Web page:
The sweets are striped in two different colors, and were traditionally flavored with peppermint, although many varieties are available today. They can be shaped as cylinders with rounded ends, or tetrahedrons with rounded ends (rounded ends seem to be the common denominator here). The candy made its way into pop culture, having been featured in the televised version of The Adventure of the Six Napoleons by Sir Arthur Conan Doyle. When Dr. Watson offers Inspector Lestrade some of the sweets in the midst of an investigation, Holmes scolds, “Watson, this is no time for humbugs!”

That one time arsenic got into the humbugs

In studying 18th and 19th century England, one finds that arsenic gets into the darnedest things: clothing, beer, and now candy. In 1858, the Bradford Sweets Poisoning involved the accidental poisoning of over 200 people – and death of twenty – when sweets were accidentally made with arsenic. It sounds suspicious, until one realizes that the high price of sugar often lead distributors to cut the amount of sugar in half or thirds, and mix in cheaper substances to sell the product to the working classes. These cheaper substances, such as limestone and plaster of Paris, were known as ‘daft’ and, while not palatable, were perfectly safe for consumption.

An operator of a sweet stall in Bradford, known to locals as “Humbug Billy,” purchased his daft from a local druggist. Due to a mistake in labeling, and the fact that the powdered daft and arsenic powder resembled each, Humbug Billy left his supplier with 12 pounds of arsenic trioxide. Even though the finished confection did look different from the usual product, the mistake still wasn’t caught during manufacturing. Forty pounds of peppermint humbugs were produced; each humbug contained enough arsenic to kill two people.

Humbug Billy began selling his sweets that night. Within a few days, the mistake was known and deaths and illnesses were rampant. All involved in the Bradford poisoning were charged with manslaughter but none were convicted; it truly was an accident in every sense of the word. The Bradford poisoning scandal did lead to new legislation to prevent future tragedies. The 1860 Adulteration of Food and Drink Bill changed the way ingredients could be used, mixed, and combined. The UK Pharmacy Act of 1868 tightened regulations on the handling and selling of poisons and medicines by druggists and pharmacists.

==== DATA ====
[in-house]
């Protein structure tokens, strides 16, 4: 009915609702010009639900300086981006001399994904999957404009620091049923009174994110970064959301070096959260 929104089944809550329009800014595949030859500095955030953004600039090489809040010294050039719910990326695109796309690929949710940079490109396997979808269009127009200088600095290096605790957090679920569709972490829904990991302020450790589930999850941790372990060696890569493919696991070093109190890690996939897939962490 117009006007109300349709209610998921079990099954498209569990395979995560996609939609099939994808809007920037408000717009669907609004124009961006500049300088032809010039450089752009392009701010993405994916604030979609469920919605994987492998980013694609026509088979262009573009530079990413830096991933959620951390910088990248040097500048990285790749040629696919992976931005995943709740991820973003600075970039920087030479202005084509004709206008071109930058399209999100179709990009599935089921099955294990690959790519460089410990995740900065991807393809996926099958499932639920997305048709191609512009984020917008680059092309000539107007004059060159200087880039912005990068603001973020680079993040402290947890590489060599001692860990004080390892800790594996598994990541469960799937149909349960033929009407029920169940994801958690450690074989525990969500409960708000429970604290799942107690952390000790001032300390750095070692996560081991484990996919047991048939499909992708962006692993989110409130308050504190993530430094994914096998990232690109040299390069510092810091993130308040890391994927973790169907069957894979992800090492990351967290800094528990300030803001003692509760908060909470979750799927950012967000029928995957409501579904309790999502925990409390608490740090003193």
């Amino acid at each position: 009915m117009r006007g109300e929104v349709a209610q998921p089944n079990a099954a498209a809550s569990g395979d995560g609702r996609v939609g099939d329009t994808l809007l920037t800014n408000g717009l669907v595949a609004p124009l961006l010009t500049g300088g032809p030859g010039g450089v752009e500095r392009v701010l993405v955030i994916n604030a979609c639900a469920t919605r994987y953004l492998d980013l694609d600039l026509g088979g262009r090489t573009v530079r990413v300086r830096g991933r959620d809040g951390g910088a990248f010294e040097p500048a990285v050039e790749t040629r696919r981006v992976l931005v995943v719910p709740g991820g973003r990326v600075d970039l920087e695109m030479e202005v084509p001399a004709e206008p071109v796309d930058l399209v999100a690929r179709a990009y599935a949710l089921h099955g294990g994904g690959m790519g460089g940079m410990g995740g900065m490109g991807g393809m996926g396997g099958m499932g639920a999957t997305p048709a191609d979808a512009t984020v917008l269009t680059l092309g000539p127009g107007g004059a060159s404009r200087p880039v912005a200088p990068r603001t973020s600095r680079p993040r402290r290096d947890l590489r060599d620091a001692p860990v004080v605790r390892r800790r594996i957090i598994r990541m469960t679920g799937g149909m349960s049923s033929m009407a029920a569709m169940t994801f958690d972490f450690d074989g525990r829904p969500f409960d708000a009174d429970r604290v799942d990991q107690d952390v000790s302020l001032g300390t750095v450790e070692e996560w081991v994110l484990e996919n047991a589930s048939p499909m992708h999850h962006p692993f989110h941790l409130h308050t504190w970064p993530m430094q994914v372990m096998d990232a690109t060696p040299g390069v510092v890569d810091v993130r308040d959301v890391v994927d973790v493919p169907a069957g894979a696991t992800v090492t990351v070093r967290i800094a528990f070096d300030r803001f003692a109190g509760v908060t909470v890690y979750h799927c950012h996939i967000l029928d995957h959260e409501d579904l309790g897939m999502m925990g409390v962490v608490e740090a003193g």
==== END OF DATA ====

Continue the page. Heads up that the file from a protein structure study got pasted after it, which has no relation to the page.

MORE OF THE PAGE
• Slang term taken from the 1811 Dictionary of the Vulgar Tongue.
  • Need some humbugs? There are no doubt sweet shops on this side of the pond that make humbugs, but here are two I can personally vouch for across the pond: Jenny’s Homemade Sweets from Scotland (also try Edinburgh Rock and Puff Candy!) and Mrs. Beightons Sweetshop in Haworth, West Yorkshire (also try their yummy Lemon Bon Bons!).
  • Read all about Dying for a Humbug, the Bradford Sweets Poisoning 1858 at Historic UK.
  • If you’re a tweeter, be watching for the date of our #livetweet of A Christmas Carol at the end of this month. @JaneAustenDance and I live tweet various Jane Austen movies throughout the year, but thought Christmas called for this beloved classic. We simply cue up the movie, pop some popcorn, and all watch and tweet our observations together. It’s great fun!